For decades, anglers have hopped into drift boats or rafts and floated down a trout-rich river for a day of fishing. But because many of the rivers we fish are near roads or farms and communities, few folks think to spend the night camping at the riverside.
That should change. Rivers like Washington’s Yakima and Klickitat; Oregon’s John Day and Deschutes; and Montana’s Clark’s Fork, Yellowstone, and Big Hole offer plenty of opportunities for riverside camps with little effort. In some cases, camp can be made in already established official car-camping sites. In others, there are pockets of public land on which campers are legally allowed to set up a primitive camp for the night.
Because these camps are sometimes in view of public roadways or private farms, camping anglers should try to maintain a low-profile, low-impact riverside camp. Fortunately, the gear needed for such stealth camps is readily available and easy to pack on a raft or drift boat.
Yeti Panga 75 Duffle
A week of hauling gear around remote camps in Idaho’s Clearwater country proved the durability of the Yeti Panga dry duffle. Another week bouncing around a raft on the Salmon River illustrated the bag’s functionality. The Panga heavy-duty, dual-layer nylon shell is waterproof and tough, and the stout waterproof zipper provides good access to the interior of the bag. Removable shoulder straps along the Panga to be toted like a backpack, or a sling bag. The 75-liter size swallowed all of the gear listed below, which covers the bulk of what’s needed for camp for two — tent, sleeping bags, pads, and stove. But if the Panga 75 can’t contain all your gear, Yeti also offers a 100-liter version, as well as a 50-liter option for lighter travel. $350. Buy Now
The North Face Homestead Roomy 2
The North Face has a history of making gear suitable for epic adventures, but the Homestead Roomy 2 shows the brand knows what’s needed for less strenuous weekend outings. Though not the lightest tent on the market, the Homestead 2 offers campers a stormproof shelter with an abundance of room. The classic dome design is upgraded with a pair of ‘spreader’ poles in the roof to push the walls out at a steeper angle, making the entire 39 square feet of floor space usable. The 6-pound pack weight isn’t excessive when toted in a boat, and the packed size is still compact enough to tuck into a dry bag or duffle to keep it dry and out of the way during the float. $230. Buy Now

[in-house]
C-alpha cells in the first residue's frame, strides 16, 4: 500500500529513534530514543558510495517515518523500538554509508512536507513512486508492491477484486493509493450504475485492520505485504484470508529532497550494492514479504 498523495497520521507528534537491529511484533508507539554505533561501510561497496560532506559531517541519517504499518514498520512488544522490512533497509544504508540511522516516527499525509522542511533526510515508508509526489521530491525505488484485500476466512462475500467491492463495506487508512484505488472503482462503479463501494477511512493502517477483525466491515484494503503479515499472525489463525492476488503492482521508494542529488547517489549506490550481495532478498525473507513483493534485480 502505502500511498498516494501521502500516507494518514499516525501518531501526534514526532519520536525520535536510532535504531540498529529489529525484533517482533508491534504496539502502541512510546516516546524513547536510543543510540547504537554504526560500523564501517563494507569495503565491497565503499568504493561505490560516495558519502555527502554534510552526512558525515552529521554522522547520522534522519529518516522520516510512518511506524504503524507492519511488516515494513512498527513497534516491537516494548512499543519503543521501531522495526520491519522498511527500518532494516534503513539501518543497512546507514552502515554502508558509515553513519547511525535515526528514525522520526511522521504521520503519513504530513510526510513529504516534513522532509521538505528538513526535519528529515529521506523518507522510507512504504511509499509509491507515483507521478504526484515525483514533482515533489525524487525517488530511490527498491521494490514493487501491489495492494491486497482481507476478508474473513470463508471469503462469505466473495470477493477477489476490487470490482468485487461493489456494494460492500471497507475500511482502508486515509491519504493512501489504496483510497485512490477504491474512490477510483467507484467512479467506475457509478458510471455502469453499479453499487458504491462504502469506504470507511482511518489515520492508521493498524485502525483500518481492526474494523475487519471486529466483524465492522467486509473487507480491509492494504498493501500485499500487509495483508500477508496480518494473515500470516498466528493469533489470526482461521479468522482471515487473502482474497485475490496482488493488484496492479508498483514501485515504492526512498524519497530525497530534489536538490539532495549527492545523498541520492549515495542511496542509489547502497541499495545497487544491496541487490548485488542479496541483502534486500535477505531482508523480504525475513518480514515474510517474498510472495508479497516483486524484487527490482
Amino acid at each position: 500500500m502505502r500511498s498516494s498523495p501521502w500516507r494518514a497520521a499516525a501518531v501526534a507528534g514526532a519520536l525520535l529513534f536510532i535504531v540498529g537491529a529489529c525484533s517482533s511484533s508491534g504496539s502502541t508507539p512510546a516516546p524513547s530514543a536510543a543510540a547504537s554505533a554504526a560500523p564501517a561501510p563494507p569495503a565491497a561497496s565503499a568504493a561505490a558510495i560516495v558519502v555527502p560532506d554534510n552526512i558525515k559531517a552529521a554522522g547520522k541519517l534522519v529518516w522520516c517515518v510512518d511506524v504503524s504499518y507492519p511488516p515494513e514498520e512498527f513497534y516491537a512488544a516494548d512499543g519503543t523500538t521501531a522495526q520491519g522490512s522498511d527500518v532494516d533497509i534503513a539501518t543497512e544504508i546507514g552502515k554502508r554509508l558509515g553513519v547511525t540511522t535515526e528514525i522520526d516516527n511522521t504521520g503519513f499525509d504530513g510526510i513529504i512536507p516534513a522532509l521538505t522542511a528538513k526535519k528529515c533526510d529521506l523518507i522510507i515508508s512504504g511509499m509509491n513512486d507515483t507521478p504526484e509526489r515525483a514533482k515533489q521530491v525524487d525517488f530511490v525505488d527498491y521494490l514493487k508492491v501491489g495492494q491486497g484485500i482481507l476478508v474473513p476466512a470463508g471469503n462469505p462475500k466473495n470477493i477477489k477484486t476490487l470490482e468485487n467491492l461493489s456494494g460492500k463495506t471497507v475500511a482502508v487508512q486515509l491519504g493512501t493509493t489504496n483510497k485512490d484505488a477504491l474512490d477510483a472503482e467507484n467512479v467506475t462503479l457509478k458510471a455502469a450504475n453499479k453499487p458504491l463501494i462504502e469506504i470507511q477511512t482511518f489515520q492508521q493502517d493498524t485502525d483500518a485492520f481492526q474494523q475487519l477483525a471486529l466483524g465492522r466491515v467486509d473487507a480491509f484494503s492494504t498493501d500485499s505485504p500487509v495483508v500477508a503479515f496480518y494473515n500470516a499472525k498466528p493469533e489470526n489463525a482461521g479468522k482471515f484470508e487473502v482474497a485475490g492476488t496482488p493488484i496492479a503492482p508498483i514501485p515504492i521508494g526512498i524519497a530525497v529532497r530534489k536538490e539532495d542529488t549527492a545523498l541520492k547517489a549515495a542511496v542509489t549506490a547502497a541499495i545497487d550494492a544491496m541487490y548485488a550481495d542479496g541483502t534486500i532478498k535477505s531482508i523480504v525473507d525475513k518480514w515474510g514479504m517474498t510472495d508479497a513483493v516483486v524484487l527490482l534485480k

Uco Stakelights, 4-pack
Camping alongside rivers frequently means dealing with wind, so tents need to be well staked out. Because river camps are also likely to be littered with tripping hazards — rocks, driftwood, shrubs — it’s a good idea to mark your tent’s guylines to minimize falls after dark. The Uco Stakelights provide the perfect means of doing this. The hardy aluminum stakes boast LED cells that cast a soft glow around your tent’s perimeter. The lights can be set to a steady glow or flashing for an attention-grabbing strobe to ensure everyone sees the hazard. A pack of four provides plenty of coverage for single-door tents as you won’t need the lights on the backside of the shelter. For double-doors, grab two sets. $20. Buy Now
Nemo engineers built the Steelhead specifically for the conditions found along rivers: Wet environments where weather can be quick to change, and gear tends to get damp despite the best precautions. The Steelhead boasts a high-loft synthetic insulation and ripstop nylon shell treated with a durable waterproof repellent (DWR) coating. The generous tapered cut provides a cozy fit without being constrictive. The bag’s 20ºF rating proved fairly accurate, as the Steelhead kept testers comfortable during multiple outings on the Olympic Peninsula during — appropriately enough! — steelhead fishing season. The weight — 3 lbs, 6 oz — makes this bag unsuitable for backpacking, but is perfectly acceptable for rafters. $200. Buy Now